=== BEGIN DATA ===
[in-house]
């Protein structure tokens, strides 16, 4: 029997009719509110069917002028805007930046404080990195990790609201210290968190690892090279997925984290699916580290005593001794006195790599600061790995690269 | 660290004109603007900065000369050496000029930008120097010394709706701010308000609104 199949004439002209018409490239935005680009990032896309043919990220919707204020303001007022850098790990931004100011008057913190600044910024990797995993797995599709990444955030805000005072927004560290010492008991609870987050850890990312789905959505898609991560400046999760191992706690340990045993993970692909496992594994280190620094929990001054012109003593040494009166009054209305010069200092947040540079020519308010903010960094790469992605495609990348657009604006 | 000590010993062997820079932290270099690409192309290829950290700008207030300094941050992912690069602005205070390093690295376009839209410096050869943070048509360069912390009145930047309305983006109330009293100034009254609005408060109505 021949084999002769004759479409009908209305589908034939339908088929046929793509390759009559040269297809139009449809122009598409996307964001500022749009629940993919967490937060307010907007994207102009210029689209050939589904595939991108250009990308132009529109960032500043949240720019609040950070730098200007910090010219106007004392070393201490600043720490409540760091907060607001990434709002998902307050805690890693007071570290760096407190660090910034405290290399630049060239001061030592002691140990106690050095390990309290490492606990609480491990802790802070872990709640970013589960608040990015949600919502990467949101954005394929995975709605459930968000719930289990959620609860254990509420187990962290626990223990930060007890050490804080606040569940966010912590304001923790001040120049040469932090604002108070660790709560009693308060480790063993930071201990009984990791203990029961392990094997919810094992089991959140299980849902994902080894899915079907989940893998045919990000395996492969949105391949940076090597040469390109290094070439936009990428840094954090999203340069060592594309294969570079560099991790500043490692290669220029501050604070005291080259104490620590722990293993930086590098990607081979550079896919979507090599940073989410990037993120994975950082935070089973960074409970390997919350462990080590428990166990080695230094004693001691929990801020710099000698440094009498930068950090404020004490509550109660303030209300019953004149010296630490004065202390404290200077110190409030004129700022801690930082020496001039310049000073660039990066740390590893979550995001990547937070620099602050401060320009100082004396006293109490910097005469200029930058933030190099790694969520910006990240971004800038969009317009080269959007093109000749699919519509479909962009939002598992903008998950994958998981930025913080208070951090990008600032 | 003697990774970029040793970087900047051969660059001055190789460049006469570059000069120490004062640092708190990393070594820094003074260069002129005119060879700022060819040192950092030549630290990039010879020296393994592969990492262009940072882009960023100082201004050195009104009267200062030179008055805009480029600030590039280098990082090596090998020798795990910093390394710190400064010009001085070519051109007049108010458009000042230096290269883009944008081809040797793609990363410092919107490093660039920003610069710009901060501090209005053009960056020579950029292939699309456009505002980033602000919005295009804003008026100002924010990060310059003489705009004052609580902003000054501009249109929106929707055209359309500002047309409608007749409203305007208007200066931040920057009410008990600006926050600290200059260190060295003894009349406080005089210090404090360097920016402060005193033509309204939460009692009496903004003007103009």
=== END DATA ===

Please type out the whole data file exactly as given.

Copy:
[in-house]
């Protein structure tokens, strides 16, 4: 029997009719509110069917002028805007930046404080990195990790609201210290968190690892090279997925984290699916580290005593001794006195790599600061790995690269 | 660290004109603007900065000369050496000029930008120097010394709706701010308000609104 199949004439002209018409490239935005680009990032896309043919990220919707204020303001007022850098790990931004100011008057913190600044910024990797995993797995599709990444955030805000005072927004560290010492008991609870987050850890990312789905959505898609991560400046999760191992706690340990045993993970692909496992594994280190620094929990001054012109003593040494009166009054209305010069200092947040540079020519308010903010960094790469992605495609990348657009604006 | 000590010993062997820079932290270099690409192309290829950290700008207030300094941050992912690069602005205070390093690295376009839209410096050869943070048509360069912390009145930047309305983006109330009293100034009254609005408060109505 021949084999002769004759479409009908209305589908034939339908088929046929793509390759009559040269297809139009449809122009598409996307964001500022749009629940993919967490937060307010907007994207102009210029689209050939589904595939991108250009990308132009529109960032500043949240720019609040950070730098200007910090010219106007004392070393201490600043720490409540760091907060607001990434709002998902307050805690890693007071570290760096407190660090910034405290290399630049060239001061030592002691140990106690050095390990309290490492606990609480491990802790802070872990709640970013589960608040990015949600919502990467949101954005394929995975709605459930968000719930289990959620609860254990509420187990962290626990223990930060007890050490804080606040569940966010912590304001923790001040120049040469932090604002108070660790709560009693308060480790063993930071201990009984990791203990029961392990094997919810094992089991959140299980849902994902080894899915079907989940893998045919990000395996492969949105391949940076090597040469390109290094070439936009990428840094954090999203340069060592594309294969570079560099991790500043490692290669220029501050604070005291080259104490620590722990293993930086590098990607081979550079896919979507090599940073989410990037993120994975950082935070089973960074409970390997919350462990080590428990166990080695230094004693001691929990801020710099000698440094009498930068950090404020004490509550109660303030209300019953004149010296630490004065202390404290200077110190409030004129700022801690930082020496001039310049000073660039990066740390590893979550995001990547937070620099602050401060320009100082004396006293109490910097005469200029930058933030190099790694969520910006990240971004800038969009317009080269959007093109000749699919519509479909962009939002598992903008998950994958998981930025913080208070951090990008600032 | 003697990774970029040793970087900047051969660059001055190789460049006469570059000069120490004062640092708190990393070594820094003074260069002129005119060879700022060819040192950092030549630290990039010879020296393994592969990492262009940072882009960023100082201004050195009104009267200062030179008055805009480029600030590039280098990082090596090998020798795990910093390394710190400064010009001085070519051109007049108010458009000042230096290269883009944008081809040797793609990363410092919107490093660039920003610069710009901060501090209005053009960056020579950029292939699309456009505002980033602000919005295009804003008026100002924010990060310059003489705009004052609580902003000054501009249109929106929707055209359309500002047309409608007749409203305007208007200066931040920057009410008990600006926050600290200059260190060295003894009349406080005089210090404090360097920016402060005193033509309204939460009692009496903004003007103009």